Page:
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Letters
October 6, 1999

Direct-to-Consumer Advertising: Education or Anathema?—Reply

Author Affiliations
 

Margaret A.WinkerMD, Deputy EditorIndividualAuthorPhil B.FontanarosaMD, Interim CoeditorIndividualAuthor

JAMA. 1999;282(13):1226-1228. doi:10-1001/pubs.JAMA-ISSN-0098-7484-282-13-jbk1006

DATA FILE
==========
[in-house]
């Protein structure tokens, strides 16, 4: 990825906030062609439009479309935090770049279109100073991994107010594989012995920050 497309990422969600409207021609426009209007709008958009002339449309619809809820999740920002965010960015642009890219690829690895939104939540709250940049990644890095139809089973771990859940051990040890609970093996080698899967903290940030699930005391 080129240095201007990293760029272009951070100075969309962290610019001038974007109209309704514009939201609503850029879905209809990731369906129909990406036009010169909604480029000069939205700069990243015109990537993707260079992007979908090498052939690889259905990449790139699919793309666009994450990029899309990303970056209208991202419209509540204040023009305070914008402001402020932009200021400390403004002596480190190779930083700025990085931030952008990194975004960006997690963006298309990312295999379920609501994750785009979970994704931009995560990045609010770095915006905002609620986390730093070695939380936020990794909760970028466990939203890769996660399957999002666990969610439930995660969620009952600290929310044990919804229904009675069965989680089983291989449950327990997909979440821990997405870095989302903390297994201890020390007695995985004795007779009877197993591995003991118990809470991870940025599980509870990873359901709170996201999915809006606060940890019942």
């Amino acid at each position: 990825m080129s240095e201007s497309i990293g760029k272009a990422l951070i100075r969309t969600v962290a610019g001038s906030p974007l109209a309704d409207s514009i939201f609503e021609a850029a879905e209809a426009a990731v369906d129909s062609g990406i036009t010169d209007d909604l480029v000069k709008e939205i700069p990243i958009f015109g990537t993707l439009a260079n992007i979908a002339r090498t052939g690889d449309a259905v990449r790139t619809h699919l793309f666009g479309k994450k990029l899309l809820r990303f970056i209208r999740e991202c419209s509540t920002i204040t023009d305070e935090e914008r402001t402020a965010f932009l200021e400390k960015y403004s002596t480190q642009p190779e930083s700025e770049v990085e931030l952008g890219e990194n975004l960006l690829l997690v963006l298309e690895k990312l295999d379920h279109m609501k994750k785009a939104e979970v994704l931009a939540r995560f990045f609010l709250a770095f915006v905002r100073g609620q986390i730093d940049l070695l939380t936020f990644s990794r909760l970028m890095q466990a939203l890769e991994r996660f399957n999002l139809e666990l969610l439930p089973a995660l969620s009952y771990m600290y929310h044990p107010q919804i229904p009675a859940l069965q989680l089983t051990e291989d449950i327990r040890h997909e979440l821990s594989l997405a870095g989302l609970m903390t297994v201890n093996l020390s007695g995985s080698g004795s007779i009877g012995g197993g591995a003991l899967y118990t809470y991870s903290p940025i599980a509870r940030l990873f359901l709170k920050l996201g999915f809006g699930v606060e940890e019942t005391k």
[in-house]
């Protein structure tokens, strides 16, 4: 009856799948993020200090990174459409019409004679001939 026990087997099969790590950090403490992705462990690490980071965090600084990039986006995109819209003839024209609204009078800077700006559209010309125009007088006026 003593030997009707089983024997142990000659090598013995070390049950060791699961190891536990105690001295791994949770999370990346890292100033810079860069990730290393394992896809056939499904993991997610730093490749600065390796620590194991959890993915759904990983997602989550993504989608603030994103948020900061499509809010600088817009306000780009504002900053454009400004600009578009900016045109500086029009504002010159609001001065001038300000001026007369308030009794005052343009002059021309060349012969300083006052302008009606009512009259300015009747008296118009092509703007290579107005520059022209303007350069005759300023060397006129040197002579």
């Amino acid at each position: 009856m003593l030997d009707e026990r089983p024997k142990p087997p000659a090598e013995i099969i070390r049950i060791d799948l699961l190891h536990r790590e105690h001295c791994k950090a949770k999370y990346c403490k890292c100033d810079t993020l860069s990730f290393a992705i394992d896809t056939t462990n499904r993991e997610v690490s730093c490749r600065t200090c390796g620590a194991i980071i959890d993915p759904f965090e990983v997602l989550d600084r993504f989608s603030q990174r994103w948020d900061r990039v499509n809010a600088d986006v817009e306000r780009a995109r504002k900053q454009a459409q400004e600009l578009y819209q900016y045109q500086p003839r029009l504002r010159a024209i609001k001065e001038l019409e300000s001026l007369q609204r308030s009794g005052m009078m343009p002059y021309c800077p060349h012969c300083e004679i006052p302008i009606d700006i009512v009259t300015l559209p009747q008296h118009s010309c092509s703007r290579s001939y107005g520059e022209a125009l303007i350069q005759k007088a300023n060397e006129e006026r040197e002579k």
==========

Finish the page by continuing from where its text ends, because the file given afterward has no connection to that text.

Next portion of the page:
In Reply: Dr Alper implies that DTC advertising has changed the traditional patient-physician relationship. I believe that DTC advertising is a product of the same force that is changing the patient-physician relationship, the information revolution. As Lloyd M. Krieger wrote in a recent op-ed piece in the New York Times, "Health care is undergoing an information revolution. Not only are hospitals and doctors learning to track and compare the cost and effectiveness of treatments, but patients are also savvier about their ailments and their doctors. Patients who see me are quoting from medical articles they found on the Internet as often as they are citing commercials for a wonder drug they saw during Frasier."1 As Prevention Magazine found in a nationwide study conducted during the spring of 1998, 74% of consumers see DTC advertising as a way to help people become more involved in their own heath care.2

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